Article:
How does the tale differ from a medieval romance such as Sir Gawain and the Green Knight? How does it parody romance conventions?

"The Miller's Tale" differs from medieval romances such as Sir Gawain and the Green Knight in how it is amoral rather than moral. It parodies the spiritual pretensions of courtly love by focusing on earthly lust.

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Following "The Knight's Tale," which is a standard example of courtly romance, "The Miller's Tale" is meant to be a reaction to medieval romance stories in the vein of Sir Gawain and the Green Knight. Like any chivalric romance story, it features men striving for the favor of a woman. Unlike chivalric romance, the men are made to look like buffoons, with good not triumphing in the end.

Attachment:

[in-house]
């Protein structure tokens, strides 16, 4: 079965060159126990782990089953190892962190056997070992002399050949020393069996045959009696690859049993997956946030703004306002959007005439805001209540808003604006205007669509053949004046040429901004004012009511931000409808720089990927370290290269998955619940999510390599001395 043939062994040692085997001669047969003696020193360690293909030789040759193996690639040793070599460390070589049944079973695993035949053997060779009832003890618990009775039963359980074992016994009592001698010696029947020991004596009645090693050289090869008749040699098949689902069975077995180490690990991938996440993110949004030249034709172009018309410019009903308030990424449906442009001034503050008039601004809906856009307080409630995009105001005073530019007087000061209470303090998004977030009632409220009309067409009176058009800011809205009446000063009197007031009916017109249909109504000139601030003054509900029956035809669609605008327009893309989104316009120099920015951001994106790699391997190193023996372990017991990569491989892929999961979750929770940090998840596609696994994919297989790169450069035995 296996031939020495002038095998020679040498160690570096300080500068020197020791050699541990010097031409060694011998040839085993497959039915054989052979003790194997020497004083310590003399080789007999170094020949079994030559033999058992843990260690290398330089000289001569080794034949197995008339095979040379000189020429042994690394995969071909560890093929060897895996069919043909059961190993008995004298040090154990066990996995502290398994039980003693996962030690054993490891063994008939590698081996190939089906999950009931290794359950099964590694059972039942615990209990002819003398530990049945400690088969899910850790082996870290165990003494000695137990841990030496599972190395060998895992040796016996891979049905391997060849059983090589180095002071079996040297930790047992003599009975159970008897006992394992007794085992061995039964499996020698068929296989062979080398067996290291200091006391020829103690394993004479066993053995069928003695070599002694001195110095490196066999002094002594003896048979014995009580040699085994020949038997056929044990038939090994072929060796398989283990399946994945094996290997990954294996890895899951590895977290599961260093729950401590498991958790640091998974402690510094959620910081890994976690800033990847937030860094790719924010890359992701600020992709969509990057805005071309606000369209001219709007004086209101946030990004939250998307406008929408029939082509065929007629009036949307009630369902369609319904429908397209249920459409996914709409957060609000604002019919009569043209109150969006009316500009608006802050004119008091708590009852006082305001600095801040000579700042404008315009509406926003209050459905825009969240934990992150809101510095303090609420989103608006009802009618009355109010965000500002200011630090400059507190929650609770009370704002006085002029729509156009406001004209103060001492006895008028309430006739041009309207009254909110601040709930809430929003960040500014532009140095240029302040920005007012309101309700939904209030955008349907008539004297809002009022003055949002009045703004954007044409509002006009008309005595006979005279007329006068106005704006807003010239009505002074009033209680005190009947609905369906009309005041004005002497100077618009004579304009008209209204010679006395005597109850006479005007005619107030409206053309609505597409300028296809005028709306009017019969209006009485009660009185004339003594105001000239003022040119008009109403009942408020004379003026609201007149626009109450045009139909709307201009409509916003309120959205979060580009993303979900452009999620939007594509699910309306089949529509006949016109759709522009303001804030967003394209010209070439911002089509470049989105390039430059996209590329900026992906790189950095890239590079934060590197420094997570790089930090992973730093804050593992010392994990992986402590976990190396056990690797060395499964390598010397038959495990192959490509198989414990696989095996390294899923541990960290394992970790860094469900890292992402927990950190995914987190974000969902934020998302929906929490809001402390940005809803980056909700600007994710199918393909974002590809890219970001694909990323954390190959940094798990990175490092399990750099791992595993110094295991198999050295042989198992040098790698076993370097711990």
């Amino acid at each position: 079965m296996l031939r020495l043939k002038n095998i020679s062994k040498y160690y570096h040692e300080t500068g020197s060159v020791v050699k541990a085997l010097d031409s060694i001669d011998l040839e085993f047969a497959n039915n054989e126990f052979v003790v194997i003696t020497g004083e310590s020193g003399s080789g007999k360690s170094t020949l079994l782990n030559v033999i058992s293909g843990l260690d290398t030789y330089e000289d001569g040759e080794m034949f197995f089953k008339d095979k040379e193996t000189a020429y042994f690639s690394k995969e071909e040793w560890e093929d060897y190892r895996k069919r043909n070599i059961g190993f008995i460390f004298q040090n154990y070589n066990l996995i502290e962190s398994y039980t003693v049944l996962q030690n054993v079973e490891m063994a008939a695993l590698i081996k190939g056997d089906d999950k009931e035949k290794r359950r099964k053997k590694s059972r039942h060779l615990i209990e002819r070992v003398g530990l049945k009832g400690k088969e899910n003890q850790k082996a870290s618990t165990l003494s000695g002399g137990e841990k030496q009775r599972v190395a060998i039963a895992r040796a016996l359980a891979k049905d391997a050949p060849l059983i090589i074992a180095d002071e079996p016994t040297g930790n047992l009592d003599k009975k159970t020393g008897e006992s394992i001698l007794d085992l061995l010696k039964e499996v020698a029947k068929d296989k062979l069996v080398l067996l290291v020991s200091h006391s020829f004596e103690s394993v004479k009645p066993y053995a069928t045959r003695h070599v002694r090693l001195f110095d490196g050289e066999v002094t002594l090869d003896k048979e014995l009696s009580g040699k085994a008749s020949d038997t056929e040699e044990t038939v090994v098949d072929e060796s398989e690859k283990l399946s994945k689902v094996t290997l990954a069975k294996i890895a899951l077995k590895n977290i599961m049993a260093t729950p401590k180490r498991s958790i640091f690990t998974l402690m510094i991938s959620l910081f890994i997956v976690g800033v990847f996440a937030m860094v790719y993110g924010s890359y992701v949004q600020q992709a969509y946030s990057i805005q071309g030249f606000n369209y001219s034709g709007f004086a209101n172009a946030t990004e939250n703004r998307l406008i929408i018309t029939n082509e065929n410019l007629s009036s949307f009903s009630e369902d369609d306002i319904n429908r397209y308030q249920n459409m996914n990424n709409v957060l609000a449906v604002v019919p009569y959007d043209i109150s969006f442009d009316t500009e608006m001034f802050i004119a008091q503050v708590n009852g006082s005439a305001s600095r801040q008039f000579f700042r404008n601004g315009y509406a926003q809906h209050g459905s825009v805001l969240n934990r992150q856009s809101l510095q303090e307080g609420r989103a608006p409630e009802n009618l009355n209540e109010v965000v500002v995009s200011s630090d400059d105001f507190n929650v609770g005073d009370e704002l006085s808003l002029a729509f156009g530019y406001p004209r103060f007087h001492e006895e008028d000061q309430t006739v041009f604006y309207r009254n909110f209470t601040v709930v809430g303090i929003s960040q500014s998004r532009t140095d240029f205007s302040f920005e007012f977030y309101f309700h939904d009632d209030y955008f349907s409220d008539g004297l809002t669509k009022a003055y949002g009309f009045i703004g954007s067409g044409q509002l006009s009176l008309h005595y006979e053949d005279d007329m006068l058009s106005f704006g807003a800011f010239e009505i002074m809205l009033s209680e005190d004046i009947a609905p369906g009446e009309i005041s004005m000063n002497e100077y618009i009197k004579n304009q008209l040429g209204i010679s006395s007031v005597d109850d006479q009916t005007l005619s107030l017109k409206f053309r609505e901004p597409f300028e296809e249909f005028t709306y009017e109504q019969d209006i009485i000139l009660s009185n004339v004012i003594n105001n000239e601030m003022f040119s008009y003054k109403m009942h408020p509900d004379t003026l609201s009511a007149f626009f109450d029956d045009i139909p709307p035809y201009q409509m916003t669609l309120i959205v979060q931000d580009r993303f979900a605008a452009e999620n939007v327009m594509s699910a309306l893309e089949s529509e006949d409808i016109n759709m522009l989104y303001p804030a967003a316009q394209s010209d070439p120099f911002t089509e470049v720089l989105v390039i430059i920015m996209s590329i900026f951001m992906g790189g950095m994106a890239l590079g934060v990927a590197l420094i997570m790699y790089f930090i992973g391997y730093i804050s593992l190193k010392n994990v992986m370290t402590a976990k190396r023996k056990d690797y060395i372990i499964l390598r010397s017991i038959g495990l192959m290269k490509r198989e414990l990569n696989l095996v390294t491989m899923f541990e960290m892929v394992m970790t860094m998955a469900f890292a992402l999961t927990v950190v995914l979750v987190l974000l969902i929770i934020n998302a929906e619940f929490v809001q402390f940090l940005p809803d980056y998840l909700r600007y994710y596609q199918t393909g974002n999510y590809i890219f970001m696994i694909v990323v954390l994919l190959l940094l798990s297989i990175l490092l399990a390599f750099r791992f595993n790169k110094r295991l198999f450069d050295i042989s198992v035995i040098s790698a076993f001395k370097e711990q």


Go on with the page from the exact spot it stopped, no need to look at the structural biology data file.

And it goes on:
Men might have moments of weakness in "The Knight's Tale" or Gawain , such as when Palamon and Arcite fight over the love...

(The entire section contains 265 words.)

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